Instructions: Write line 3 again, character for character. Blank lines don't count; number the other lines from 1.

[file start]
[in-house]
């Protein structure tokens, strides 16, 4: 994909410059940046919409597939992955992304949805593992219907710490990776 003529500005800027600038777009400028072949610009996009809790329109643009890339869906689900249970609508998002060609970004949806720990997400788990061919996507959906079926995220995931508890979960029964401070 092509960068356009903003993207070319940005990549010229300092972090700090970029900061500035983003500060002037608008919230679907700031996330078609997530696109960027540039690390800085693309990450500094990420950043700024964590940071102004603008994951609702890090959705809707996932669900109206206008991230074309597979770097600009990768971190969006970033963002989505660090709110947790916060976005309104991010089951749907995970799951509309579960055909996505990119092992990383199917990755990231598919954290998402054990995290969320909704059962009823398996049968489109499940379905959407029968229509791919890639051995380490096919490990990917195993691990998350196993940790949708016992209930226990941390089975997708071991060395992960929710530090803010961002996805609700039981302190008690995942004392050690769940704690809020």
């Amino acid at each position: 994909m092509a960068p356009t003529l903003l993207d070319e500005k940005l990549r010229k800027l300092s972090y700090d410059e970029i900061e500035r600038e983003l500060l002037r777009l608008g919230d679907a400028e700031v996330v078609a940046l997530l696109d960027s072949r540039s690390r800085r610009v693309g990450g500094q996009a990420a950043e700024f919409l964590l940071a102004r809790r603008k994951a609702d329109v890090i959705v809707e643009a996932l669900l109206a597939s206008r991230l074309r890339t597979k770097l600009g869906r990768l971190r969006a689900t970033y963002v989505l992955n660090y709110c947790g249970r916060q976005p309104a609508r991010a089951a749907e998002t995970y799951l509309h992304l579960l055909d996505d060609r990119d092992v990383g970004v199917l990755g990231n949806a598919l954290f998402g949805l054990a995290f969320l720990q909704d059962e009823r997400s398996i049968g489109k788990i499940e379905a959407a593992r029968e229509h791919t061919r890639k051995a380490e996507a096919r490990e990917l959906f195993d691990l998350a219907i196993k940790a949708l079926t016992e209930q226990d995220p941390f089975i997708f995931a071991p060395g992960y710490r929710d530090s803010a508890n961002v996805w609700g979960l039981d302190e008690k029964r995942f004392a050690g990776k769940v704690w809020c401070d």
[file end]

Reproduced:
């Amino acid at each position: 994909m092509a960068p356009t003529l903003l993207d070319e500005k940005l990549r010229k800027l300092s972090y700090d410059e970029i900061e500035r600038e983003l500060l002037r777009l608008g919230d679907a400028e700031v996330v078609a940046l997530l696109d960027s072949r540039s690390r800085r610009v693309g990450g500094q996009a990420a950043e700024f919409l964590l940071a102004r809790r603008k994951a609702d329109v890090i959705v809707e643009a996932l669900l109206a597939s206008r991230l074309r890339t597979k770097l600009g869906r990768l971190r969006a689900t970033y963002v989505l992955n660090y709110c947790g249970r916060q976005p309104a609508r991010a089951a749907e998002t995970y799951l509309h992304l579960l055909d996505d060609r990119d092992v990383g970004v199917l990755g990231n949806a598919l954290f998402g949805l054990a995290f969320l720990q909704d059962e009823r997400s398996i049968g489109k788990i499940e379905a959407a593992r029968e229509h791919t061919r890639k051995a380490e996507a096919r490990e990917l959906f195993d691990l998350a219907i196993k940790a949708l079926t016992e209930q226990d995220p941390f089975i997708f995931a071991p060395g992960y710490r929710d530090s803010a508890n961002v996805w609700g979960l039981d302190e008690k029964r995942f004392a050690g990776k769940v704690w809020c401070d």